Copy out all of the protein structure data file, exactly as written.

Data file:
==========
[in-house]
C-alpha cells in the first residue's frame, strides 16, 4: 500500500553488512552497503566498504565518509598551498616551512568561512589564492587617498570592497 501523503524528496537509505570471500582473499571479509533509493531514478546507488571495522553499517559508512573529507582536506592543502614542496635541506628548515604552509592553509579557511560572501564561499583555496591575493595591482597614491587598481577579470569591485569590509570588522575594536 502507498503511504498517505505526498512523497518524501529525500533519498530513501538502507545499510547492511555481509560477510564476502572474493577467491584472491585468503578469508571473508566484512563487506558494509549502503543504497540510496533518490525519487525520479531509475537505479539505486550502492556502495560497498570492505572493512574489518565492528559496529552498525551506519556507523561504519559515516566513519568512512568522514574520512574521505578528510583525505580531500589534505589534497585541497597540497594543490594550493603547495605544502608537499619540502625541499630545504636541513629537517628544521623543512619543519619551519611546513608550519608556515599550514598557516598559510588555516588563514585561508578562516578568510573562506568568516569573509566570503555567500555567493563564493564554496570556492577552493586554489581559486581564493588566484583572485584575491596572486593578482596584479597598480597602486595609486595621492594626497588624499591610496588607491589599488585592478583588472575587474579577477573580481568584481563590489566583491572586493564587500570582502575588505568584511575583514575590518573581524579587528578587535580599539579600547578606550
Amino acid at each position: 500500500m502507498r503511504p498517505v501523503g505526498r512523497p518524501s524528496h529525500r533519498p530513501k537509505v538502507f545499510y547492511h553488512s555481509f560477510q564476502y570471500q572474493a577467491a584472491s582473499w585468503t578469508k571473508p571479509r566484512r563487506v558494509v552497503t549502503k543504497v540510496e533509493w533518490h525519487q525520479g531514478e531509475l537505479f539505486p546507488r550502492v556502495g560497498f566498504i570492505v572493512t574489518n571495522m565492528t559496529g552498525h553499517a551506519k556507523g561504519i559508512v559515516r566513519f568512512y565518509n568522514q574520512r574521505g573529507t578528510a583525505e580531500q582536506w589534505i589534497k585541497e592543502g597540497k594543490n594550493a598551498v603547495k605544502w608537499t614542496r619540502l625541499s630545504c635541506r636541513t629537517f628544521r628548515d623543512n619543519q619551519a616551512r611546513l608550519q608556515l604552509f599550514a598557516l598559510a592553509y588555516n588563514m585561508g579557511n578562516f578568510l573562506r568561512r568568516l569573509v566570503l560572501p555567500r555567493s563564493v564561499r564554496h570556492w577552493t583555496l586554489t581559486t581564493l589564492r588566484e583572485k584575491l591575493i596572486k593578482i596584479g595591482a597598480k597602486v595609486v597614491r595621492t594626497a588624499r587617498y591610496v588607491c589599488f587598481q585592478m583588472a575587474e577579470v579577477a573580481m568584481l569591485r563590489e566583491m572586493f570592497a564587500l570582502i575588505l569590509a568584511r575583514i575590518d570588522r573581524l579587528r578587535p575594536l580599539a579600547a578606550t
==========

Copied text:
[in-house]
C-alpha cells in the first residue's frame, strides 16, 4: 500500500553488512552497503566498504565518509598551498616551512568561512589564492587617498570592497 501523503524528496537509505570471500582473499571479509533509493531514478546507488571495522553499517559508512573529507582536506592543502614542496635541506628548515604552509592553509579557511560572501564561499583555496591575493595591482597614491587598481577579470569591485569590509570588522575594536 502507498503511504498517505505526498512523497518524501529525500533519498530513501538502507545499510547492511555481509560477510564476502572474493577467491584472491585468503578469508571473508566484512563487506558494509549502503543504497540510496533518490525519487525520479531509475537505479539505486550502492556502495560497498570492505572493512574489518565492528559496529552498525551506519556507523561504519559515516566513519568512512568522514574520512574521505578528510583525505580531500589534505589534497585541497597540497594543490594550493603547495605544502608537499619540502625541499630545504636541513629537517628544521623543512619543519619551519611546513608550519608556515599550514598557516598559510588555516588563514585561508578562516578568510573562506568568516569573509566570503555567500555567493563564493564554496570556492577552493586554489581559486581564493588566484583572485584575491596572486593578482596584479597598480597602486595609486595621492594626497588624499591610496588607491589599488585592478583588472575587474579577477573580481568584481563590489566583491572586493564587500570582502575588505568584511575583514575590518573581524579587528578587535580599539579600547578606550
Amino acid at each position: 500500500m502507498r503511504p498517505v501523503g505526498r512523497p518524501s524528496h529525500r533519498p530513501k537509505v538502507f545499510y547492511h553488512s555481509f560477510q564476502y570471500q572474493a577467491a584472491s582473499w585468503t578469508k571473508p571479509r566484512r563487506v558494509v552497503t549502503k543504497v540510496e533509493w533518490h525519487q525520479g531514478e531509475l537505479f539505486p546507488r550502492v556502495g560497498f566498504i570492505v572493512t574489518n571495522m565492528t559496529g552498525h553499517a551506519k556507523g561504519i559508512v559515516r566513519f568512512y565518509n568522514q574520512r574521505g573529507t578528510a583525505e580531500q582536506w589534505i589534497k585541497e592543502g597540497k594543490n594550493a598551498v603547495k605544502w608537499t614542496r619540502l625541499s630545504c635541506r636541513t629537517f628544521r628548515d623543512n619543519q619551519a616551512r611546513l608550519q608556515l604552509f599550514a598557516l598559510a592553509y588555516n588563514m585561508g579557511n578562516f578568510l573562506r568561512r568568516l569573509v566570503l560572501p555567500r555567493s563564493v564561499r564554496h570556492w577552493t583555496l586554489t581559486t581564493l589564492r588566484e583572485k584575491l591575493i596572486k593578482i596584479g595591482a597598480k597602486v595609486v597614491r595621492t594626497a588624499r587617498y591610496v588607491c589599488f587598481q585592478m583588472a575587474e577579470v579577477a573580481m568584481l569591485r563590489e566583491m572586493f570592497a564587500l570582502i575588505l569590509a568584511r575583514i575590518d570588522r573581524l579587528r578587535p575594536l580599539a579600547a578606550t